CISSP Domain 1 Security and Risk Management Cheat Sheet

Budget and Metrics

Metrics can greatly assist the information security budgeting process. They help illustrate potentially costly risks and demonstrate effectiveness (and potential cost of savings) of existing controls.

CIS Security Benchmark list of metrics

Risk Choices

  • Accept the Risk – it may be cheaper to leave an asset unprotected. Risk acceptance Criteria – Low likelyhood/low consequence risks are candidates for risk acceptance. High or extreme risks cannot be accepted. Data protected by law or regulations or risk to human life or safety are examples of risks that cannot be accepted.
  • Mitigate the Risk – Lowering risk acceptance level or risk reduction by performing reduction analysis. In some cases the risk can be removed entirely
  • Transfer the Risk – ie Insurance model. Pay the insurance company to assume the risk for them
  • Risk Avoidance – A thorough risk analysis should be completed before taking on a new project. If the risk analysis discovers high or extreme risk that cannot be mitigated avoiding the risk (and the project) maybe the best option.

    If ALE is higher than ROI, avoidance might be best option

Quantitative and Qualitative risk analysis

  • Quantitative – Uses hard metrics such as dollars and more objective. Examples ALE
  • Qualitative – Uses simple approximate values and more subjective. Examples Risk Analysis Matrix
  • Hybrid Risk analysis – uses quantitative for hard numbers and qualitative for remainder

The Risk Management Process

US NIST – Risk management guide – 9 Step risk analysis

  1. System Characterization – Scope
  2. Threat Identification – Find threat (Risk = Threat x Vulnerability)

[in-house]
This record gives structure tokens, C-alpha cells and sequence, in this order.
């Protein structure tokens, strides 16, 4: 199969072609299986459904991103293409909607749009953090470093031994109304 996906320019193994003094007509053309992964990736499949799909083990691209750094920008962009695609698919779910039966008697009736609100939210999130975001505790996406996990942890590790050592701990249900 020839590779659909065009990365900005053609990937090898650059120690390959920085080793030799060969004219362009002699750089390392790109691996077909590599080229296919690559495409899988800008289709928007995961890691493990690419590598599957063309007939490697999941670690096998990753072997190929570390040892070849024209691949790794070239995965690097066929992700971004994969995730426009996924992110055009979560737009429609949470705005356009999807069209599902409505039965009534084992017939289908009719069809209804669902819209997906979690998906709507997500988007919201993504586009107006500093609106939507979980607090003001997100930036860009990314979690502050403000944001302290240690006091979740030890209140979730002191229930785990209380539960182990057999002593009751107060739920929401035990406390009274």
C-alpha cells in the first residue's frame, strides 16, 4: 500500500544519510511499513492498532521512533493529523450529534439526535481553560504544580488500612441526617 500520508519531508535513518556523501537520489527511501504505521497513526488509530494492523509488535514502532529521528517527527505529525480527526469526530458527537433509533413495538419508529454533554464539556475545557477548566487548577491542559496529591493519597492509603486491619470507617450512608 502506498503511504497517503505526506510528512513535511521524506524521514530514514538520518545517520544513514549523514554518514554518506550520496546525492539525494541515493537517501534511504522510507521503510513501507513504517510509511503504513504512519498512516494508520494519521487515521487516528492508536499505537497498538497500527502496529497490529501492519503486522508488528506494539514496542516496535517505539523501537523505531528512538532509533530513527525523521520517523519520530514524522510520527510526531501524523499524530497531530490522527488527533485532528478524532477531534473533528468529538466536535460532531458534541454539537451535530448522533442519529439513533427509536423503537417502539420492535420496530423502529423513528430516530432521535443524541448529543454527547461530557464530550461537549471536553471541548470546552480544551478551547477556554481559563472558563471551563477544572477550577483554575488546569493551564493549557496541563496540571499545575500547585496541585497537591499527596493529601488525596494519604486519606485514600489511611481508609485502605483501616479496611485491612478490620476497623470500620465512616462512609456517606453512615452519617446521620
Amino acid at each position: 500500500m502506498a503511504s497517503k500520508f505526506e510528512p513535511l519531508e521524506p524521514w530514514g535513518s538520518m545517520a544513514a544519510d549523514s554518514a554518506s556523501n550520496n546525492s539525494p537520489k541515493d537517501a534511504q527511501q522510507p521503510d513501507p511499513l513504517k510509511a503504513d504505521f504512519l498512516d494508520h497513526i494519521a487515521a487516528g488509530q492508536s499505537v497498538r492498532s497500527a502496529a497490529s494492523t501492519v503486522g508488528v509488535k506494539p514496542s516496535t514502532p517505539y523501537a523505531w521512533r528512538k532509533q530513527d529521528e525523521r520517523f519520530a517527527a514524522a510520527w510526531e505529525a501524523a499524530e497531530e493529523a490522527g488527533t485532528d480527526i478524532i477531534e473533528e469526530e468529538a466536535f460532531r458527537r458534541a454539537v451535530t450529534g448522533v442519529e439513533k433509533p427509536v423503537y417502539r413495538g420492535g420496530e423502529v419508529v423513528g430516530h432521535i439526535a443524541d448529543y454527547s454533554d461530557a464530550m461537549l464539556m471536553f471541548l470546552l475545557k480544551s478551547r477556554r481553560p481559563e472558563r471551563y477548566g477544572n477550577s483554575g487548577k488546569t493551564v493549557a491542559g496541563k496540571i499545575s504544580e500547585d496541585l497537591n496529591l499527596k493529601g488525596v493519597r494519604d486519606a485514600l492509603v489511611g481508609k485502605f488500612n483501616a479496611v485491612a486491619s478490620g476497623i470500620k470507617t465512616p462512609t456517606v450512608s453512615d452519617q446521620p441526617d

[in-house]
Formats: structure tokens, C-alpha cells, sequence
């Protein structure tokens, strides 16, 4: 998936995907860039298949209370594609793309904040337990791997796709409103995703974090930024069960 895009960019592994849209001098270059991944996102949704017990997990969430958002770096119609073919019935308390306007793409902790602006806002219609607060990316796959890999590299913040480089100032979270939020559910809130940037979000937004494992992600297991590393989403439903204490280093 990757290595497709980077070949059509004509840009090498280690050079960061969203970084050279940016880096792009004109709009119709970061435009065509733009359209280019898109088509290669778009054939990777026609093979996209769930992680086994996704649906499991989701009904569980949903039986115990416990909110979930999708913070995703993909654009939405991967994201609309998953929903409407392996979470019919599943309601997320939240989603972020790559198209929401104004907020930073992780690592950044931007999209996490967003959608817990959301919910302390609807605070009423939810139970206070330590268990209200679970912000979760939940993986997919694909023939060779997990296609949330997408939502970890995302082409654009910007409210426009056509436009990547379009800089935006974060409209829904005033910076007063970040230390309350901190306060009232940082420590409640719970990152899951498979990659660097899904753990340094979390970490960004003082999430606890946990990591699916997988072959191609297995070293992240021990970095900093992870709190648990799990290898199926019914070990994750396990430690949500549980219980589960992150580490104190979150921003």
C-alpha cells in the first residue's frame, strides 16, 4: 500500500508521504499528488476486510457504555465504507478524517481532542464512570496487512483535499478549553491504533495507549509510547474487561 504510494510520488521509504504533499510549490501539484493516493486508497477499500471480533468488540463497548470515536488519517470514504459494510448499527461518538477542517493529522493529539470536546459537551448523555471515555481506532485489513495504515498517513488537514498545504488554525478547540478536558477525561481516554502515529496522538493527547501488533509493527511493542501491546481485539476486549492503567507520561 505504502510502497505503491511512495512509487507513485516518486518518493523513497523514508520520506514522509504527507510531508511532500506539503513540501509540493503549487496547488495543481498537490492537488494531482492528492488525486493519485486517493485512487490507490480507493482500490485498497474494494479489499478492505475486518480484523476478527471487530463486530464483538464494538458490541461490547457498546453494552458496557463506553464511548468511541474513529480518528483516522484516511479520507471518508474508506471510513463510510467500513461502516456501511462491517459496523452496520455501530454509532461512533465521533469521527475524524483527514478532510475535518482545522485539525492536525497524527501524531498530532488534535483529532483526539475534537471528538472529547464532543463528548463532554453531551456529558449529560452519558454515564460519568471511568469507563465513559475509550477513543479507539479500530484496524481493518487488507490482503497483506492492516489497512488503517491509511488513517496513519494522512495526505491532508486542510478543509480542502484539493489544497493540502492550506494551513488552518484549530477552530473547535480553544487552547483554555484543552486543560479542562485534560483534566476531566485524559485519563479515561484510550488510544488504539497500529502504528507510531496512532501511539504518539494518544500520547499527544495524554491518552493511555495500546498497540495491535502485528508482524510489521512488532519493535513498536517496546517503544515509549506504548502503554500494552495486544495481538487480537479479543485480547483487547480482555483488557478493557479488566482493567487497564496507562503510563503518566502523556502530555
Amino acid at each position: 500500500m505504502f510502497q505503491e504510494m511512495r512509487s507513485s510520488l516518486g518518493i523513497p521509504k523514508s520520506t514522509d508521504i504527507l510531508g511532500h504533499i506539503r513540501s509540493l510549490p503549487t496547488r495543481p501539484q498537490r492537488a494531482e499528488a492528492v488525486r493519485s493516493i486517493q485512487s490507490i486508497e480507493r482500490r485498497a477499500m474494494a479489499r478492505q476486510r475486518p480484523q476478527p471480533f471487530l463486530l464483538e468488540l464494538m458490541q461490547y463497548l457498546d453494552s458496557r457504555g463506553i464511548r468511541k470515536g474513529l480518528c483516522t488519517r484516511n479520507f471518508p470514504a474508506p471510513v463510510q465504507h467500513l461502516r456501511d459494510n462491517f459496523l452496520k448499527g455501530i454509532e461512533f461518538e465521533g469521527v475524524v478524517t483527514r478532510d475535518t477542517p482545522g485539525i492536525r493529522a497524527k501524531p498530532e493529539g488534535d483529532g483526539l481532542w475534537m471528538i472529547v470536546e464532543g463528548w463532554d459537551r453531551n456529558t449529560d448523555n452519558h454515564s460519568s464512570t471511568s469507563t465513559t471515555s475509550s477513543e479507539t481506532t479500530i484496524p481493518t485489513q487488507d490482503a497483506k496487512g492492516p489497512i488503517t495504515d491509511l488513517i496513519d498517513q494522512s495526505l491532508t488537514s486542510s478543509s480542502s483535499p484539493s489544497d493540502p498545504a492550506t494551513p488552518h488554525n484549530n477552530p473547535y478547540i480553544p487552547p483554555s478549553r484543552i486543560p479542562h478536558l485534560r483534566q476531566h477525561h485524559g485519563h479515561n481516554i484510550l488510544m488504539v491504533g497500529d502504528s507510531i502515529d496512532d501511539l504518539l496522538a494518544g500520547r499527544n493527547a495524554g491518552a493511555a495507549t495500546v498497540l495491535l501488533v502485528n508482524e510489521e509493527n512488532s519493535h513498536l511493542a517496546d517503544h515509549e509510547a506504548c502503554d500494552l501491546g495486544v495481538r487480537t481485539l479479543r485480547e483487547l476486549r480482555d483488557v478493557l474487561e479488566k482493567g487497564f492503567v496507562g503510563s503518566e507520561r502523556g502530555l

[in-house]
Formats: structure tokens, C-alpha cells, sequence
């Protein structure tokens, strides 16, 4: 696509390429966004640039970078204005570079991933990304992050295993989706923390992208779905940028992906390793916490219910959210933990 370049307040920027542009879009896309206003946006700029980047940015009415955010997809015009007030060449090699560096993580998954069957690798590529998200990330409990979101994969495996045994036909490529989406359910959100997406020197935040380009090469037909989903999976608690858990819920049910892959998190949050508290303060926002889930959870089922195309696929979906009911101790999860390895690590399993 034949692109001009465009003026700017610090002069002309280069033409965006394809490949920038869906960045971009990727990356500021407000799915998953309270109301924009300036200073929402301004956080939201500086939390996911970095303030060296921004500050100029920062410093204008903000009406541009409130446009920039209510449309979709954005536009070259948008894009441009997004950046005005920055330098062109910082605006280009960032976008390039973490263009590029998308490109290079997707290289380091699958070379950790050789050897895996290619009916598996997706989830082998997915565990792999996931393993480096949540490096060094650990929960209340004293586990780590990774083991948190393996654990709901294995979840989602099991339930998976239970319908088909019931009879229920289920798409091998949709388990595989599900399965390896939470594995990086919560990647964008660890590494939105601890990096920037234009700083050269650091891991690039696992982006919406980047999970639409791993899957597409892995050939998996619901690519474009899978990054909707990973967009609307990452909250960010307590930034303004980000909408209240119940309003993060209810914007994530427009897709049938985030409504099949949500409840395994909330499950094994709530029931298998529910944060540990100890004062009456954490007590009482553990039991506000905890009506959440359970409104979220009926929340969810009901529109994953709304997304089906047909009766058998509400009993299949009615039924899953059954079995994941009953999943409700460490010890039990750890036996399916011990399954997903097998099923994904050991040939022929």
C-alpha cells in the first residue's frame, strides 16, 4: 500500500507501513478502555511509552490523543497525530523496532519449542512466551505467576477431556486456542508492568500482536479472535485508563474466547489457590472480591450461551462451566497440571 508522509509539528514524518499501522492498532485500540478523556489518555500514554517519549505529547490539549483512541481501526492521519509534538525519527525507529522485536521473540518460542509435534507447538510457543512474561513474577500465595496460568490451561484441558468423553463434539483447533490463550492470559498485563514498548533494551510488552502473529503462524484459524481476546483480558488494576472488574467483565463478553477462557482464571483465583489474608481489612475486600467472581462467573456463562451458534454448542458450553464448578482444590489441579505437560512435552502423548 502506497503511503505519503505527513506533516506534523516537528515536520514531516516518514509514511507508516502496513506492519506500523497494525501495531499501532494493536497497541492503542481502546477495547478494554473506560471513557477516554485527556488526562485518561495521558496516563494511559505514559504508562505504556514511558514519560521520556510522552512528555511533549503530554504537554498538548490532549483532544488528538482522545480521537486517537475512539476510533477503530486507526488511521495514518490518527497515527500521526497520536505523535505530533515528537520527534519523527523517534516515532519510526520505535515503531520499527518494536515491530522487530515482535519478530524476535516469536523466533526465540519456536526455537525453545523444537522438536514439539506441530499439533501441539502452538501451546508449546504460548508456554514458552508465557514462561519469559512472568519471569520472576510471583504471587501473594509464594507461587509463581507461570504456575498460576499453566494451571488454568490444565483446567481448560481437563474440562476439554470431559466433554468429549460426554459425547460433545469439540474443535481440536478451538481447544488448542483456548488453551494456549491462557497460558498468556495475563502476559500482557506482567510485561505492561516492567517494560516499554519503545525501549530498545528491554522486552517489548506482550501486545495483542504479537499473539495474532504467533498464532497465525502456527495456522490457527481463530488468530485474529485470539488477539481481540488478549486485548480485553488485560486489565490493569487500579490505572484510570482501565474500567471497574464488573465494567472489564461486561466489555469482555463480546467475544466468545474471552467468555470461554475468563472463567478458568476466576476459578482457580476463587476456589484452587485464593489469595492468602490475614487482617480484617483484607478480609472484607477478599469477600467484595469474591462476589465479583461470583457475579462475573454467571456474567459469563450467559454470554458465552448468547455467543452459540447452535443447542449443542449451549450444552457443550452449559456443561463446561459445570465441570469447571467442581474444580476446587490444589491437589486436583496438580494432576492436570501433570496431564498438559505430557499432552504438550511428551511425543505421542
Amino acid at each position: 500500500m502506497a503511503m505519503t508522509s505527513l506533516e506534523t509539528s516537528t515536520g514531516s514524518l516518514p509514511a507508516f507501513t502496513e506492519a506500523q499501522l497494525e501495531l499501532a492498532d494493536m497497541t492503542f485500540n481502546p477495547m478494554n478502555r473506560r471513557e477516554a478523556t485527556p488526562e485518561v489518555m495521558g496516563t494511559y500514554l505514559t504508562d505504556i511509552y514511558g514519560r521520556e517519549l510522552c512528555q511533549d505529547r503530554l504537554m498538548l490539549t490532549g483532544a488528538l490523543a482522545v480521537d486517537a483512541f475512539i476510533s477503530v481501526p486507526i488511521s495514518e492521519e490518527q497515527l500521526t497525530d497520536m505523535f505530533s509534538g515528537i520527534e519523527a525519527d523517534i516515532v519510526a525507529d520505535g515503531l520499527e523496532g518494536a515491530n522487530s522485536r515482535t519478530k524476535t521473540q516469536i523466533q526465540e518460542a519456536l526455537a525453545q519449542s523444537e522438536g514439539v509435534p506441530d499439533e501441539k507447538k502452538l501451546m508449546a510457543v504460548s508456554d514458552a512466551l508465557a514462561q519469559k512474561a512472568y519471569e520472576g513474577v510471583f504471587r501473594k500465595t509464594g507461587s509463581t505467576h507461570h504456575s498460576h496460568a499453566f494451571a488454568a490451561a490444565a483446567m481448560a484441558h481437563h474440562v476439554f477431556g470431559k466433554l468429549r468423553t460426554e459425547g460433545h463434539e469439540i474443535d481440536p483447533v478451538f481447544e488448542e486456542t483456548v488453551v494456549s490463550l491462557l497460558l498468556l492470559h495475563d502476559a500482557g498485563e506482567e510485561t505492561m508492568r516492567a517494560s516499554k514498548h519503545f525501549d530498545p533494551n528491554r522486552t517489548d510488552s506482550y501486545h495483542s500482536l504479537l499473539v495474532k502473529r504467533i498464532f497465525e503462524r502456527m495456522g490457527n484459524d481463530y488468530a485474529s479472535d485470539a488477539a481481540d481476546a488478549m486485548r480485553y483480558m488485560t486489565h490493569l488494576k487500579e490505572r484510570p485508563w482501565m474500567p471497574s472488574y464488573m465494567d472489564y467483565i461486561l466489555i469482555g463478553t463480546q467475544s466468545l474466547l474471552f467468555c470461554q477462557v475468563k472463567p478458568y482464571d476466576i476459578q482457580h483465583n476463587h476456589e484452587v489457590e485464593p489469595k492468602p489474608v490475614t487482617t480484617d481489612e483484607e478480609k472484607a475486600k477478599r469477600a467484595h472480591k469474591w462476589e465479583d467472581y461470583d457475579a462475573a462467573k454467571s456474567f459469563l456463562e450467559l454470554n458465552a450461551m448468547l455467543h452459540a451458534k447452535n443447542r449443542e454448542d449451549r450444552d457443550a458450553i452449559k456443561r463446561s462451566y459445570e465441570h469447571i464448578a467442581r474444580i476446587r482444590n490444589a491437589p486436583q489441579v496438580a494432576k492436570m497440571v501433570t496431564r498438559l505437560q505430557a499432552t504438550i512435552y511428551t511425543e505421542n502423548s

3. Vulnerability Identification – Find vulnerability (Risk = Threat x Vulnerability)
  4. Control Analysis – Analyzes security controls (safeguards) planned to mitigate risk
  5. Likelihood Determination
  6. Impact Analysis
  7. Risk Determination
  8. Control Recommendations
  9. Results Documentation

Types of attacker


Malicious individual who attacks computer systems. Malicious hacker, blackhat and cracker.

Blackhats and Whitehats

Blackhat bad guy attacks systems with malicious intent, whitehat good guy ethical hackers. Gray hat goal to improve network and system security by exploiting it by making it known to public. The difference between gray hats and whitehats are whitehats alerts owners and vendors without exposing it to public.

Script Kiddies

Attacks computer systems with tools they have little or no understanding of. Security novices can use metasploit to compromise systems due to the quality of the tool.


Unauthorized attackers with no authorized privilege access to a system or organization. Outsiders launch majority of the attacks.


An insider attack is launched by an internal user who may be authorized to use the system that is attacked. They maybe intentional or accidental. NIST special publication lists the following threat actions.

  • Assault on an employee
  • Blackmail
  • Browsing of proprietary information
  • Computer abuse
  • Fraud and theft
  • Information Bribery
  • Input of falsified, corrupted data
  • Interception
  • Malicious code (virus, logic bomb, trojan horse
  • Sale of personal information
  • System bugs
  • System intrusion
  • System sabotage
  • Unauthorized system access


Hacker activist, someone who attacks computer systems for political reasons.

Bots and Botnets

A bot (aka zombie) is a computer system running malware that is controlled via a botnet. A botnet contains a central command and control (C&C) network managed by humans called bot herders. Systems become bots after becoming compromised via server side attacks, client side attacks, and running remote access trojans.

Phishers and spear phishers

Malicious attackers who attempts to trick users into divulging credentials or PII. Phishing attacks tend to be large scale and uses emails that contains links to malicious sites that contains backdoors used to compromise your system. Spear phishing targets far fewer user but of high value, often executives and are very targeted (whaling). Vishing is voice phishing – telling using using automated scripts using VOIP to automate calls to thousands.

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About the Author

Alfred Tong
Author and owner of this blog. A Networking enthusiast, full time networking and systems Engineer. Generally curious about all things IT.Certifications: GIAC GSEC, CCNP-S, CCNP, CCSP, CCDP, CCNA, RHCE, JNCIA - FWV